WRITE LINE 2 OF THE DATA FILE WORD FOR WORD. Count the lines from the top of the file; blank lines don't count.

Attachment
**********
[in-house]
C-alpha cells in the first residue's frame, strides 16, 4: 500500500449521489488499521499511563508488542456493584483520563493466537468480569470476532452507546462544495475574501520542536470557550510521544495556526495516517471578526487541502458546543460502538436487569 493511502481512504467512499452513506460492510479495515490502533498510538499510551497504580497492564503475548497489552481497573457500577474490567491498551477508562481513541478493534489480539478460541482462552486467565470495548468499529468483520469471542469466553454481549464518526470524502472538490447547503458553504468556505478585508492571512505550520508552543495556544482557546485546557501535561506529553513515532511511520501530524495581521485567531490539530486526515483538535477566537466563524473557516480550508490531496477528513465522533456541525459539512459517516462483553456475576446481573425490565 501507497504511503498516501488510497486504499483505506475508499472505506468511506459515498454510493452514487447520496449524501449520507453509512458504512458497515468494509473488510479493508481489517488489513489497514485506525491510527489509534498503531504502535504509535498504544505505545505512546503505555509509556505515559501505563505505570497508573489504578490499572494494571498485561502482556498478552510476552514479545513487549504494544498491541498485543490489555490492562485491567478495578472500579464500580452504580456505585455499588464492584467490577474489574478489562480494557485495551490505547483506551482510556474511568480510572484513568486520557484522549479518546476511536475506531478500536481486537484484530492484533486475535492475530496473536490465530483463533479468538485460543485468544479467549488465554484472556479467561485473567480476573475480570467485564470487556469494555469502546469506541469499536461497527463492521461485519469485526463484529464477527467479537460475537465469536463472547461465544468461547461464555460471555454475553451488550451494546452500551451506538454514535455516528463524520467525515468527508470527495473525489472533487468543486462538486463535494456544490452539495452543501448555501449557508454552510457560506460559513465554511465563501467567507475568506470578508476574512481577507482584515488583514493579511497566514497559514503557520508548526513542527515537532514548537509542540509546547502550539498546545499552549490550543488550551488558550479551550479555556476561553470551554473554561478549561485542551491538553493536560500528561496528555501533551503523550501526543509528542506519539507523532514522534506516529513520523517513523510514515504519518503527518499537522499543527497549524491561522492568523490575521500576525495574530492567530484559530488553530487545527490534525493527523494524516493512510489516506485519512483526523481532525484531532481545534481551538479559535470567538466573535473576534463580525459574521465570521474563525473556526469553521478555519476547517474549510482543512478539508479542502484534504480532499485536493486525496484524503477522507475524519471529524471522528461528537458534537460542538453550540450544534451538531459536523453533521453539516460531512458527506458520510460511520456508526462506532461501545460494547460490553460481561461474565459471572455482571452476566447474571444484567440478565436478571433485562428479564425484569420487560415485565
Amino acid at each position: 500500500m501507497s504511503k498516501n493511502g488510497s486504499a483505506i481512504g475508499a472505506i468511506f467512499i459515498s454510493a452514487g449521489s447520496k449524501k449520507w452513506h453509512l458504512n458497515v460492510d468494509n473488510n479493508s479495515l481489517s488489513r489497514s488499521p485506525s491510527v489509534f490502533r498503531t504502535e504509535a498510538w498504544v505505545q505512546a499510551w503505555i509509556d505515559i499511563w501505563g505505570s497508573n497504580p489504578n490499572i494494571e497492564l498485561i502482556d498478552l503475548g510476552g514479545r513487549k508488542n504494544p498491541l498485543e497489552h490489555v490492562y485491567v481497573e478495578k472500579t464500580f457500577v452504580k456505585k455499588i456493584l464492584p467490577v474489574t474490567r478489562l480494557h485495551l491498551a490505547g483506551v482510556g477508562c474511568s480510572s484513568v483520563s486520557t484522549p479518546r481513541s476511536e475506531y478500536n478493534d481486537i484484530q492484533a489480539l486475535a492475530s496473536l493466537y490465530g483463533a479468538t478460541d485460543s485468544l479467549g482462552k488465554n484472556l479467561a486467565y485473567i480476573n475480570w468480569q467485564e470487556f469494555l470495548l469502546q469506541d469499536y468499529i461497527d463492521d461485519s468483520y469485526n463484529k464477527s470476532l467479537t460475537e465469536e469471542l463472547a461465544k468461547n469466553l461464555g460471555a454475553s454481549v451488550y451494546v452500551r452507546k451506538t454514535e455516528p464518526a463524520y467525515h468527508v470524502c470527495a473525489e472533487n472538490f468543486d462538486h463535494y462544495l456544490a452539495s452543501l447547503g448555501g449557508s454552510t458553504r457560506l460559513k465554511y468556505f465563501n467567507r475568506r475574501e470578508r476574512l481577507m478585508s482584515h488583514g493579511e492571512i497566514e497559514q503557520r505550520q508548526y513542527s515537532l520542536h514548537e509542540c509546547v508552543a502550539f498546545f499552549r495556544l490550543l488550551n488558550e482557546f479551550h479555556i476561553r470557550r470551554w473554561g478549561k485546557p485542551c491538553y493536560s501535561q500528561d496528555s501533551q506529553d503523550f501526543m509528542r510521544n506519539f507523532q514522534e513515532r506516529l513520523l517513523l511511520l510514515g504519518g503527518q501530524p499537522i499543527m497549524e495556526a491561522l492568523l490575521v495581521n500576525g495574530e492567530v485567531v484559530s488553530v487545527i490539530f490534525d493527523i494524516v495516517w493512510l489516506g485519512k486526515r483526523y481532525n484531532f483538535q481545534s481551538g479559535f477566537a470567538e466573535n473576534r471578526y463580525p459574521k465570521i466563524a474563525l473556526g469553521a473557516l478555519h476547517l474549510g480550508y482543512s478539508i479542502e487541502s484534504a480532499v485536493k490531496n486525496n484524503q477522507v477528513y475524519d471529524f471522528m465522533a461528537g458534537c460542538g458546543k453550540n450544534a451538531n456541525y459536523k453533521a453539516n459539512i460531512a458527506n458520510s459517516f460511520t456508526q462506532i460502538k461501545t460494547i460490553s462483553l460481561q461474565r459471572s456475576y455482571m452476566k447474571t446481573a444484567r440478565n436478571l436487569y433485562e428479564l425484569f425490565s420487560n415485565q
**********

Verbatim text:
C-alpha cells in the first residue's frame, strides 16, 4: 500500500449521489488499521499511563508488542456493584483520563493466537468480569470476532452507546462544495475574501520542536470557550510521544495556526495516517471578526487541502458546543460502538436487569 493511502481512504467512499452513506460492510479495515490502533498510538499510551497504580497492564503475548497489552481497573457500577474490567491498551477508562481513541478493534489480539478460541482462552486467565470495548468499529468483520469471542469466553454481549464518526470524502472538490447547503458553504468556505478585508492571512505550520508552543495556544482557546485546557501535561506529553513515532511511520501530524495581521485567531490539530486526515483538535477566537466563524473557516480550508490531496477528513465522533456541525459539512459517516462483553456475576446481573425490565 501507497504511503498516501488510497486504499483505506475508499472505506468511506459515498454510493452514487447520496449524501449520507453509512458504512458497515468494509473488510479493508481489517488489513489497514485506525491510527489509534498503531504502535504509535498504544505505545505512546503505555509509556505515559501505563505505570497508573489504578490499572494494571498485561502482556498478552510476552514479545513487549504494544498491541498485543490489555490492562485491567478495578472500579464500580452504580456505585455499588464492584467490577474489574478489562480494557485495551490505547483506551482510556474511568480510572484513568486520557484522549479518546476511536475506531478500536481486537484484530492484533486475535492475530496473536490465530483463533479468538485460543485468544479467549488465554484472556479467561485473567480476573475480570467485564470487556469494555469502546469506541469499536461497527463492521461485519469485526463484529464477527467479537460475537465469536463472547461465544468461547461464555460471555454475553451488550451494546452500551451506538454514535455516528463524520467525515468527508470527495473525489472533487468543486462538486463535494456544490452539495452543501448555501449557508454552510457560506460559513465554511465563501467567507475568506470578508476574512481577507482584515488583514493579511497566514497559514503557520508548526513542527515537532514548537509542540509546547502550539498546545499552549490550543488550551488558550479551550479555556476561553470551554473554561478549561485542551491538553493536560500528561496528555501533551503523550501526543509528542506519539507523532514522534506516529513520523517513523510514515504519518503527518499537522499543527497549524491561522492568523490575521500576525495574530492567530484559530488553530487545527490534525493527523494524516493512510489516506485519512483526523481532525484531532481545534481551538479559535470567538466573535473576534463580525459574521465570521474563525473556526469553521478555519476547517474549510482543512478539508479542502484534504480532499485536493486525496484524503477522507475524519471529524471522528461528537458534537460542538453550540450544534451538531459536523453533521453539516460531512458527506458520510460511520456508526462506532461501545460494547460490553460481561461474565459471572455482571452476566447474571444484567440478565436478571433485562428479564425484569420487560415485565